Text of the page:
(This is the first of probably three installments about the experience of my dad's funeral with its context. Thanks for humoring me.)
“I feel much better after seeing Dad in his coffin. He looked really good,” I said as I steered my car into freeway traffic.
“Why did it make you feel better to see Dad when he was dead?”
I had just picked up my brother Law Enforcer at the airport, two days after our father’s funeral. We were on the interstate heading back to the old hometown.
“After all,” he continued, “Nothing was there except a body. He was gone. Why did you have to see him in his coffin? Why drive all the way to Arkansas for his funeral? He didn’t know.”
No one had ever asked me questions like that. The importance of a funeral was something I never had questioned myself. Law Enforcer is a lawyer, though, and likes to make people think.
After a pause, I said, “Maybe it is because I’ve seen so many other peoples’ dead parents. I just needed to see my own.” The number of dead bodies I have seen in a thirty year nursing career spent in ICU, oncology and hospice number well over a hundred.
Law Enforcer nodded. “That makes sense.” Then we noticed we were on the wrong highway; I missed the exit while pondering his question. That conversation was over.
When Mom had died, Taciturn and I were unable to get there in time. The family members who were within ten minutes of the hospital had the honor of being present when she died. Family and friends who lived within an hour were able to view her body before it was removed to the crematorium. The rest of us were out of luck.
Mom had made it clear she wanted no sort of memorial. “Too much fuss,” she said, and Dad honored her wishes. But at dinner a couple of days after she died, something was off kilter. Was Mom just on vacation? That is what it felt like. Without a final, ritualized goodbye, I was not convinced that my mother really was dead. The only thing that seemed different at dinner was the glazed, sad look that passed through my father’s eyes.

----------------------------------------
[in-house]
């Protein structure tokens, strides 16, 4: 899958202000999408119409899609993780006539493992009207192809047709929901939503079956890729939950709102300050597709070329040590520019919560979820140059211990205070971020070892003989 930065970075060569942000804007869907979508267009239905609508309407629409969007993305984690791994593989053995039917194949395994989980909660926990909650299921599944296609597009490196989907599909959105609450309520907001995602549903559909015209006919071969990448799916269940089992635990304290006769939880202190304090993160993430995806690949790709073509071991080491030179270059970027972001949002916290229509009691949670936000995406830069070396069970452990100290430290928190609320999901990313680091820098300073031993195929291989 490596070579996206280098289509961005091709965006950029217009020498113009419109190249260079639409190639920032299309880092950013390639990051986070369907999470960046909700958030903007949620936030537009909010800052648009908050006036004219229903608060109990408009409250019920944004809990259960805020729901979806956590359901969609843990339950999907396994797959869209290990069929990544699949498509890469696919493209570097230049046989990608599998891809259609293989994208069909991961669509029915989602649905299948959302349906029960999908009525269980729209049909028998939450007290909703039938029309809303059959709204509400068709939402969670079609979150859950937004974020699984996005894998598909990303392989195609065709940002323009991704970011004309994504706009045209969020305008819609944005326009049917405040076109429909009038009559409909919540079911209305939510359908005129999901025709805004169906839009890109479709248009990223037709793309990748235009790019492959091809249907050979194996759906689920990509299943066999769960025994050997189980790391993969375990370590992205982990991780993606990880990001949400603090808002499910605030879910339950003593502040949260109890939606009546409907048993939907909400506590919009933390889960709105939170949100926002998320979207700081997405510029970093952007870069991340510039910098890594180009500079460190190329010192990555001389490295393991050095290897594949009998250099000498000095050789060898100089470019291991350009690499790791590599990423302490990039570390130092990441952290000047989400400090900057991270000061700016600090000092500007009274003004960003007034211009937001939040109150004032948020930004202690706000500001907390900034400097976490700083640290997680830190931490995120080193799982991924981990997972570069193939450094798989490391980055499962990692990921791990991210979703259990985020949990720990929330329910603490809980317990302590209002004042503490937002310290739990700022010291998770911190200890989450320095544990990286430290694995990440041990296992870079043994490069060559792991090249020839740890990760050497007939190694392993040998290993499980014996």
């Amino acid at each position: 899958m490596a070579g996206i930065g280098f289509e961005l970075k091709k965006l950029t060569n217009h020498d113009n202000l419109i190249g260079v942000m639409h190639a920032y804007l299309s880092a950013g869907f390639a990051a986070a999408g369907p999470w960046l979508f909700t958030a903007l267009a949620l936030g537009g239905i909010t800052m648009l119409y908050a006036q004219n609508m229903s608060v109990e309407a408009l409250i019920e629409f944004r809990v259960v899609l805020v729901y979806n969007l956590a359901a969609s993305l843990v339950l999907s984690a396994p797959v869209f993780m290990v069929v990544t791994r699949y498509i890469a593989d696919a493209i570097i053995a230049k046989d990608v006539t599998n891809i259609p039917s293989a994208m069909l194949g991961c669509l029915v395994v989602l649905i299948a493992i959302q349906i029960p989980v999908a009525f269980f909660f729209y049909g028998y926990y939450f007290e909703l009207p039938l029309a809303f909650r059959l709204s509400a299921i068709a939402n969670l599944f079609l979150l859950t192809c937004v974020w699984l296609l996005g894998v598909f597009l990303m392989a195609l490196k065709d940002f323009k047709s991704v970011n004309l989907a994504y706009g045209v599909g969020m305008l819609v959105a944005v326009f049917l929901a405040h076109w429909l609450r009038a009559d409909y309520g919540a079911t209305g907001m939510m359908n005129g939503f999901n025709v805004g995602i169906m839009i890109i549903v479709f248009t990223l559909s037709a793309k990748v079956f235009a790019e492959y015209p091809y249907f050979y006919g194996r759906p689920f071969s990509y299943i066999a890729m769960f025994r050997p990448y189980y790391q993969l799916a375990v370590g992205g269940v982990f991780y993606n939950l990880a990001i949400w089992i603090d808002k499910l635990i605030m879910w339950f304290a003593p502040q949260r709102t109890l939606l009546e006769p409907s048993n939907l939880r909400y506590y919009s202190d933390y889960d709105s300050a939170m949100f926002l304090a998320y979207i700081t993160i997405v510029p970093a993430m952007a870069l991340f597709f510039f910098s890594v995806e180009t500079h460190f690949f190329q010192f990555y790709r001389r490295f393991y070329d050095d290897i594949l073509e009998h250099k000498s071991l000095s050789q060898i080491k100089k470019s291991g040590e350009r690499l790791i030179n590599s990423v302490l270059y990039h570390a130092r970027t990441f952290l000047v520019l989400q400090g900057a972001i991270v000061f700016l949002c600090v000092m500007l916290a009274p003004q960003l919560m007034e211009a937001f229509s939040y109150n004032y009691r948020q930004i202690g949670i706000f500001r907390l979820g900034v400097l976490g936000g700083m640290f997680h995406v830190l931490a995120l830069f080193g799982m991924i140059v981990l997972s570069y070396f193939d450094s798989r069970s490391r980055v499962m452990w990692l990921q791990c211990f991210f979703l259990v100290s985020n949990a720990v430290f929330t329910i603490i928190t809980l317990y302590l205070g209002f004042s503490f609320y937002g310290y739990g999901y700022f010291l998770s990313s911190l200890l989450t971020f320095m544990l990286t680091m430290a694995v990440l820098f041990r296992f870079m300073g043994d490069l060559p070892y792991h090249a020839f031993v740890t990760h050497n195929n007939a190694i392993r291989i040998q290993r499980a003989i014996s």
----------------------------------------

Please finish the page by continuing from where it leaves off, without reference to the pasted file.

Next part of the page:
“What is it, Dad?” A silly question, but I asked it anyway.
He shook his head as he returned to the present. “I miss my wife.”
We knew Dad was lonely, so my brothers and I called at least weekly. We worried that something would happen during the six hours a day he would be alone while everyone in the house was at work or school. Dad promised us he would get a cell phone to use in case he fell. Seeking another way to ensure he was well, I asked him if he would be interested in video chat on Skype. Dad was enthusiastic about the idea. I made a mental note to call Caretaker brother, who lived with him, to see if a webcam would work with Dad’s ancient computer.
But Caretaker called me first. He found Dad’s body on the floor between the wall and his bed when he arrived home early to take him for a doctor’s appointment.
Dad missed his wife so much that he could live only two months without her.